Choose ONE of the poems we read in class and, using the source material you were given and any other evidence you choose to

  

Choose ONE of the poems we read in class and, using the source material you were given and any other evidence you choose to incorporate, explain the central theme of the poem and show how the poem demonstrates the aspects or tenets of the Romantic Tradition in poetry. 

poem selected: chimney sweeper by william blake OR ode to gracian urn by john keats (can make the paper primarly about one and relate them to eachother)
8 paragraphs. one paragraph has to be about the biography of the author, another paragraph has to be about how the poem relates to Romantic Tradition

The Chimney Sweeper: When my mother died I was very young

BY WILLIAM BLAKE
When my mother died I was very young, 
And my father sold me while yet my tongue 
Could scarcely cry ” ‘weep! ‘weep! ‘weep! ‘weep!” 
So your chimneys I sweep & in soot I sleep. 
There’s little Tom Dacre, who cried when his head 
That curled like a lamb’s back, was shaved, so I said, 
“Hush, Tom! never mind it, for when your head’s bare, 
You know that the soot cannot spoil your white hair.” 
And so he was quiet, & that very night, 
As Tom was a-sleeping he had such a sight! 
That thousands of sweepers, Dick, Joe, Ned, & Jack, 
Were all of them locked up in coffins of black; 
And by came an Angel who had a bright key, 
And he opened the coffins & set them all free; 
Then down a green plain, leaping, laughing they run, 
And wash in a river and shine in the Sun. 
Then naked & white, all their bags left behind, 
They rise upon clouds, and sport in the wind. 
And the Angel told Tom, if he’d be a good boy, 
He’d have God for his father & never want joy. 
And so Tom awoke; and we rose in the dark 
And got with our bags & our brushes to work. 
Though the morning was cold, Tom was happy & warm; 
So if all do their duty, they need not fear harm. 

Ode on a Grecian Urn 

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BY JOHN KEATS
Thou still unravish’d bride of quietness,
       Thou foster-child of silence and slow time,
Sylvan historian, who canst thus express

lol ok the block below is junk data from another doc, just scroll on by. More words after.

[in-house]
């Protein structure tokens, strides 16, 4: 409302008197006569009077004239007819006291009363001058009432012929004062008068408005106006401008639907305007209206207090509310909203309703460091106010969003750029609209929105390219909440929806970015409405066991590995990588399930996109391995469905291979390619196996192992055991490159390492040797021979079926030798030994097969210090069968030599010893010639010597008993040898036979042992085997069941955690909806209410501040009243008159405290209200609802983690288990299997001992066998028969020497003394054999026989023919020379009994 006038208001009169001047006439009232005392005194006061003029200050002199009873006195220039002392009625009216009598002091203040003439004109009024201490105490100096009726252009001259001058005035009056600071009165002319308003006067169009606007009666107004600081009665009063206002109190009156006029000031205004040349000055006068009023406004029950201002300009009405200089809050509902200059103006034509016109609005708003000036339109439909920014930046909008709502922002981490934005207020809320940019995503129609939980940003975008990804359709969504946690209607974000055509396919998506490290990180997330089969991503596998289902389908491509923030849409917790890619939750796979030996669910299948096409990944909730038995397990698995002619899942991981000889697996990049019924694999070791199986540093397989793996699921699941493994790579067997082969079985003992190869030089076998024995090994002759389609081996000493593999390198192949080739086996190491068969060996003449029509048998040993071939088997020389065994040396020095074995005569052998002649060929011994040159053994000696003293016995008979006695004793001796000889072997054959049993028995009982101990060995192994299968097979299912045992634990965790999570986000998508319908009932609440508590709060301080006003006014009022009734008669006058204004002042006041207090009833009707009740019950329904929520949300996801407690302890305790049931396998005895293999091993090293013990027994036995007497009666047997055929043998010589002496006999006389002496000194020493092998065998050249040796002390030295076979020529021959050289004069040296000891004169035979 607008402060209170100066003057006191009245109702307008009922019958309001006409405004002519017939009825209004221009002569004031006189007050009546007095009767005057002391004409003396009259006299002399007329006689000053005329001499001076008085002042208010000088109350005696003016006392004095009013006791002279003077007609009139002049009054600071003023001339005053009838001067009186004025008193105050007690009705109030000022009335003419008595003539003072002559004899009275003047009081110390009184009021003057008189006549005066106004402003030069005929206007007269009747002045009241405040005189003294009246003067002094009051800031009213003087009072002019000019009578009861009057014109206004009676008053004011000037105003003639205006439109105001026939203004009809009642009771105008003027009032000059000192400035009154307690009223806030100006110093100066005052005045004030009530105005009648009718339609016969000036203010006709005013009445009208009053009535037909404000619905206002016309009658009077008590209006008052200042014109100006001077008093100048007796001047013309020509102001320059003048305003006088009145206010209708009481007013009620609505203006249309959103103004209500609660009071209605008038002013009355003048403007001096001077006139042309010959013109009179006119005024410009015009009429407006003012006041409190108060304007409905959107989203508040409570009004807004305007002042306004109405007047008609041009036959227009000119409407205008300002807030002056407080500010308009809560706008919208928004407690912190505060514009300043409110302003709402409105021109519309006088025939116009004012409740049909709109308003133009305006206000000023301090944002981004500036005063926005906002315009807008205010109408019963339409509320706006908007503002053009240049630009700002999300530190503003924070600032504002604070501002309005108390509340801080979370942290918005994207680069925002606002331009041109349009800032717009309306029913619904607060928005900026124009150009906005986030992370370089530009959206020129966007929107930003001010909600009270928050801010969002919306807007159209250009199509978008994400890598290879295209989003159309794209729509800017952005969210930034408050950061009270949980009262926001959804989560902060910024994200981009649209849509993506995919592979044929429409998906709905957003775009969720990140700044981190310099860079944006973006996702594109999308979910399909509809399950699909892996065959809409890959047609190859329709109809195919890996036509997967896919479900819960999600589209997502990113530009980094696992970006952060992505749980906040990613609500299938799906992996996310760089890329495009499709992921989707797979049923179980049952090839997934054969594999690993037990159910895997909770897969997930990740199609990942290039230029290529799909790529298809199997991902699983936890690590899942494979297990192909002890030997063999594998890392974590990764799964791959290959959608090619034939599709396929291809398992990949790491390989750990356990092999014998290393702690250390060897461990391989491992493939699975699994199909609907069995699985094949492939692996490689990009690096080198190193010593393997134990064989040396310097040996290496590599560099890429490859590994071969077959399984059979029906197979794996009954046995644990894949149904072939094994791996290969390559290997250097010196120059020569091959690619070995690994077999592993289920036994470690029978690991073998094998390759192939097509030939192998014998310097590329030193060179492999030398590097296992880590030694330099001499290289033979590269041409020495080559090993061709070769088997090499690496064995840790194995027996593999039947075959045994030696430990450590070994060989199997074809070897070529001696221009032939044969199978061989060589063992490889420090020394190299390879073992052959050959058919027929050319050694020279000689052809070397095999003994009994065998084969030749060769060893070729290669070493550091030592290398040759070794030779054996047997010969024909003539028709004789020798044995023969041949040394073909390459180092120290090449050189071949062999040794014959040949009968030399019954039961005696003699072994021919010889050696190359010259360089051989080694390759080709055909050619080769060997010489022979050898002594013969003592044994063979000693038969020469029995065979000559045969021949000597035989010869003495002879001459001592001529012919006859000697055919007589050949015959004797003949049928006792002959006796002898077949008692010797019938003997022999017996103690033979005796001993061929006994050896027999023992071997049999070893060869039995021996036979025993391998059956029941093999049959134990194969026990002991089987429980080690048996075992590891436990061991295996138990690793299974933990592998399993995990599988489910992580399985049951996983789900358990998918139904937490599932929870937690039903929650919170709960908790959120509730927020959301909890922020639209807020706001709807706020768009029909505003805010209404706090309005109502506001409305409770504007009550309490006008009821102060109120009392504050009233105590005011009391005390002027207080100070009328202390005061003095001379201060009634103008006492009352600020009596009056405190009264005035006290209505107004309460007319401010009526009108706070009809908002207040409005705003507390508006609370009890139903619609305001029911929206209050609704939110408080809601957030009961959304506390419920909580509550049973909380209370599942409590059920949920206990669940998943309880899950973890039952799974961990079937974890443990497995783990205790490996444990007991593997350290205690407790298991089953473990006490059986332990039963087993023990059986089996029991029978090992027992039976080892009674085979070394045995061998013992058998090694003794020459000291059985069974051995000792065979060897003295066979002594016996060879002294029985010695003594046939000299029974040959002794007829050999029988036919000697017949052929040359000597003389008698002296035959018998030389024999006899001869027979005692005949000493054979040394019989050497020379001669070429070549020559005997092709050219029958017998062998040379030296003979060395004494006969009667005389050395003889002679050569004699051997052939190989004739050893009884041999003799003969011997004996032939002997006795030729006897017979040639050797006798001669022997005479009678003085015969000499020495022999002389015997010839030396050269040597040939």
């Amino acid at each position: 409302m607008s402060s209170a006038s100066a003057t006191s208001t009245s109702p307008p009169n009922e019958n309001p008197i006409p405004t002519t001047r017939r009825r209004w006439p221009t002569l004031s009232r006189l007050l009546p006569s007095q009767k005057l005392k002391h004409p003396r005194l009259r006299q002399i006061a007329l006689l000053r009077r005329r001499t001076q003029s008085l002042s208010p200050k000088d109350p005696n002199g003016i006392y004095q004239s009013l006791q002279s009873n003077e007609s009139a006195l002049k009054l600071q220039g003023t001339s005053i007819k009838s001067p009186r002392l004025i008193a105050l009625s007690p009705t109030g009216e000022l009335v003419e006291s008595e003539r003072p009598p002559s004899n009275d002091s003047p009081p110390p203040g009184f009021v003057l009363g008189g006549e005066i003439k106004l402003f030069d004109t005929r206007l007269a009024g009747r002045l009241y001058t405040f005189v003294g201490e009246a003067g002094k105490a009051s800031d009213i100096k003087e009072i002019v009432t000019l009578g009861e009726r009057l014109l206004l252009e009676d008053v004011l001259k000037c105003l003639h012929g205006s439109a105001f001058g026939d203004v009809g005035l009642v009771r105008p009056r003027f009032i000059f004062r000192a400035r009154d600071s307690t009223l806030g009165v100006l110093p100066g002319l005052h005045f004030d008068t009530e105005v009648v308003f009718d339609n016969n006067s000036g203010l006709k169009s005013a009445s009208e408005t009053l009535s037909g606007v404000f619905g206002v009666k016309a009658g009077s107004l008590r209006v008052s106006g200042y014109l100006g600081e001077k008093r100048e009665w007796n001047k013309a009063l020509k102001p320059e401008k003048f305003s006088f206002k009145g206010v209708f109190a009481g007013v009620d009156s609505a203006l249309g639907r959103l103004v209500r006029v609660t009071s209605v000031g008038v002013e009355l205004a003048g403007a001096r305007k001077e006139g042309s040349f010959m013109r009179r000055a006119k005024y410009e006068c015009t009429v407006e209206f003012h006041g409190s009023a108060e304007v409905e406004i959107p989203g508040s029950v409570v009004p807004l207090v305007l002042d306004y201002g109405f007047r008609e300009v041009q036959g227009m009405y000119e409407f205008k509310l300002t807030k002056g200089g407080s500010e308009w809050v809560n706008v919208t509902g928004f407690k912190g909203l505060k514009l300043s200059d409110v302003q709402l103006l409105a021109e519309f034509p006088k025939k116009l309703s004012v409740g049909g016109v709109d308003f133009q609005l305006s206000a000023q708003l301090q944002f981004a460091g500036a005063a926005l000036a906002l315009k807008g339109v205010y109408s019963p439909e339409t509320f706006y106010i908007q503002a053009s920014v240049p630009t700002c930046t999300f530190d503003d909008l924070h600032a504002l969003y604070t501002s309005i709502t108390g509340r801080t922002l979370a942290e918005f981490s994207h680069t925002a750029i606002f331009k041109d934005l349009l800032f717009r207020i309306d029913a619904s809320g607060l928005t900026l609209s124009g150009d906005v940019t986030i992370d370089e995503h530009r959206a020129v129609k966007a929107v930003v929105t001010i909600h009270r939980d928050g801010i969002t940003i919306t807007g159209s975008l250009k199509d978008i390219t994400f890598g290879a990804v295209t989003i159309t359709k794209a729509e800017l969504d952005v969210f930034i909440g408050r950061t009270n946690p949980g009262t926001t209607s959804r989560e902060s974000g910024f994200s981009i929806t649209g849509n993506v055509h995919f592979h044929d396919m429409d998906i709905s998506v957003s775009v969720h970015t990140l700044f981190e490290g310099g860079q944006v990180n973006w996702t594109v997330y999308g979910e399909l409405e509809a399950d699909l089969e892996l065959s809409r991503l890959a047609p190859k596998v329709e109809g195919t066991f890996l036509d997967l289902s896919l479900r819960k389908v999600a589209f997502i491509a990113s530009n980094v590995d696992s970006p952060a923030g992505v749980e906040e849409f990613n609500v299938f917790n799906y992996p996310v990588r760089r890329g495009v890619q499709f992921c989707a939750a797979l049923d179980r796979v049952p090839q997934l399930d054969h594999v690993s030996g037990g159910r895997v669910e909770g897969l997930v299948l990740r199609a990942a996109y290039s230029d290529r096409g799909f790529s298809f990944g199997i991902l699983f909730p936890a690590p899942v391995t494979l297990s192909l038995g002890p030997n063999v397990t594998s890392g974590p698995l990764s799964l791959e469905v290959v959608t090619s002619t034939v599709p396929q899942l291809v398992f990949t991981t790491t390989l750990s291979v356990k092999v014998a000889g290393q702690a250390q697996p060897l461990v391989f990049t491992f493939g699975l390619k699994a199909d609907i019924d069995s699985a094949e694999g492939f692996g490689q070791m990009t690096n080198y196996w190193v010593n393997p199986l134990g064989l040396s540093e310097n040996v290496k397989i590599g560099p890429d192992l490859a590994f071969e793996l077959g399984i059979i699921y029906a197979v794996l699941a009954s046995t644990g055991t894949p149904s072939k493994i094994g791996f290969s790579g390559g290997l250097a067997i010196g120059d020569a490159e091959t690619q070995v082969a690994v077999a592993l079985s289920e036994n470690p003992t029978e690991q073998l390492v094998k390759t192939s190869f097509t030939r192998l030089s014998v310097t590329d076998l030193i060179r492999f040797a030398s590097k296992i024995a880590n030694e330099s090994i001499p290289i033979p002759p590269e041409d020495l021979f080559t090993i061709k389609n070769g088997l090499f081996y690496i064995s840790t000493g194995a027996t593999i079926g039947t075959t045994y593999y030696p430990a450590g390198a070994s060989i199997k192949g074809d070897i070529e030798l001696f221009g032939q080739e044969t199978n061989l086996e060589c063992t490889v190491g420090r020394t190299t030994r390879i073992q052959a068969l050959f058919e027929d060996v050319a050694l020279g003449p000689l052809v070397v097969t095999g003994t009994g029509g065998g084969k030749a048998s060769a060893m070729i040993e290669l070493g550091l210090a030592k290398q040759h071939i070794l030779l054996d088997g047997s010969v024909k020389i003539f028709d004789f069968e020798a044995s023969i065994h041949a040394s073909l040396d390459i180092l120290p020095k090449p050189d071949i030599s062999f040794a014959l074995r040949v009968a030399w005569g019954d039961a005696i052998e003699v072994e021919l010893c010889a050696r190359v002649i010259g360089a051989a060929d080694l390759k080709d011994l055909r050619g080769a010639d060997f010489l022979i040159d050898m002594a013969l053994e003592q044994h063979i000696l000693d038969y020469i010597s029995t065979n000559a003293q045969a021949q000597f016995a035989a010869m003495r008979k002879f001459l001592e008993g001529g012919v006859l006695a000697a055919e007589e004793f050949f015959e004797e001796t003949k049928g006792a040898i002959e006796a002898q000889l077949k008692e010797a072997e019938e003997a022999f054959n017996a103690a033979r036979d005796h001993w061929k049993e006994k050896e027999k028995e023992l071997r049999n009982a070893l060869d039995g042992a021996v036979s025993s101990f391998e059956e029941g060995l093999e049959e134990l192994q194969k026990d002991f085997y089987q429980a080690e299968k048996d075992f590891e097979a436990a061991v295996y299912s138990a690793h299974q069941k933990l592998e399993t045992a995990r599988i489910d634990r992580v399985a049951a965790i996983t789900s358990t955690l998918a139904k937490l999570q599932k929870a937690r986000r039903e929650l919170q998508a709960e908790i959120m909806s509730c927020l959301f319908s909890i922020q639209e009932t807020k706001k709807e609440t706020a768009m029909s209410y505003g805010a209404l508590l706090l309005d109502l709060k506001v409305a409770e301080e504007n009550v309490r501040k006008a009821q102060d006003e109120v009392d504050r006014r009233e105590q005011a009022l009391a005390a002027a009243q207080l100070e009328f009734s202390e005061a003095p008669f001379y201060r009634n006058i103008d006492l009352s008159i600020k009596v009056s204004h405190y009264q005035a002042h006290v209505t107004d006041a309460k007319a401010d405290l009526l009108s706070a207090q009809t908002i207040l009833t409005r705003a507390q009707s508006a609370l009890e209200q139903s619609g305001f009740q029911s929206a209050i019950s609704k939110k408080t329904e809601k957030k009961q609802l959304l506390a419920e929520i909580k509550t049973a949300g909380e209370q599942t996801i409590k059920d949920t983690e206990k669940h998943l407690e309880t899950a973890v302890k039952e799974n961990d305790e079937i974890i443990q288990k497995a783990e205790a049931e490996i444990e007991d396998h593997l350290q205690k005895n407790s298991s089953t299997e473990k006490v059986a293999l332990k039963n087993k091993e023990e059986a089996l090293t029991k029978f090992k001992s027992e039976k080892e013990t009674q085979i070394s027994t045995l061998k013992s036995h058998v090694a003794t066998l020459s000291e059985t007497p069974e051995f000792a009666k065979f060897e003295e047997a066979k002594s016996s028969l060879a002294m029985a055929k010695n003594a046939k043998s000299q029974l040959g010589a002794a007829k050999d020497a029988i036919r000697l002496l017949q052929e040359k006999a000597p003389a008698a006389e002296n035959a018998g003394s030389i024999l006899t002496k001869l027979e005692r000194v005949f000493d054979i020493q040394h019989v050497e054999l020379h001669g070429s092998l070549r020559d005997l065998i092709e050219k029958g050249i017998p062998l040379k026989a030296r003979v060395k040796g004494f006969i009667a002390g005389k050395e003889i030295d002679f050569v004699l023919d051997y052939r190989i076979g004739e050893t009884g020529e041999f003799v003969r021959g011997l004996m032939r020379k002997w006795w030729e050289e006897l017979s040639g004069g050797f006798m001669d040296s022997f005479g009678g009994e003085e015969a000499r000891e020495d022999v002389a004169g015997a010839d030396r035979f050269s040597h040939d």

A flowery tale more sweetly than our rhyme:
What leaf-fring’d legend haunts about thy shape
       Of deities or mortals, or of both,
               In Tempe or the dales of Arcady?
       What men or gods are these? What maidens loth?
What mad pursuit? What struggle to escape?
               What pipes and timbrels? What wild ecstasy?
Heard melodies are sweet, but those unheard
       Are sweeter; therefore, ye soft pipes, play on;
Not to the sensual ear, but, more endear’d,
       Pipe to the spirit ditties of no tone:
Fair youth, beneath the trees, thou canst not leave
       Thy song, nor ever can those trees be bare;
               Bold Lover, never, never canst thou kiss,
Though winning near the goal yet, do not grieve;
       She cannot fade, though thou hast not thy bliss,
               For ever wilt thou love, and she be fair!
Ah, happy, happy boughs! that cannot shed
         Your leaves, nor ever bid the Spring adieu;
And, happy melodist, unwearied,
         For ever piping songs for ever new;
More happy love! more happy, happy love!
         For ever warm and still to be enjoy’d,
                For ever panting, and for ever young;
All breathing human passion far above,
         That leaves a heart high-sorrowful and cloy’d,
                A burning forehead, and a parching tongue.
Who are these coming to the sacrifice?
         To what green altar, O mysterious priest,
Lead’st thou that heifer lowing at the skies,
         And all her silken flanks with garlands drest?
What little town by river or sea shore,
         Or mountain-built with peaceful citadel,
                Is emptied of this folk, this pious morn?
And, little town, thy streets for evermore
         Will silent be; and not a soul to tell
                Why thou art desolate, can e’er return.
O Attic shape! Fair attitude! with brede
         Of marble men and maidens overwrought,
With forest branches and the trodden weed;
         Thou, silent form, dost tease us out of thought
As doth eternity: Cold Pastoral!
         When old age shall this generation waste,
                Thou shalt remain, in midst of other woe
Than ours, a friend to man, to whom thou say’st,
         “Beauty is truth, truth beauty,that is all
                Ye know on earth, and all ye need to know.”

  

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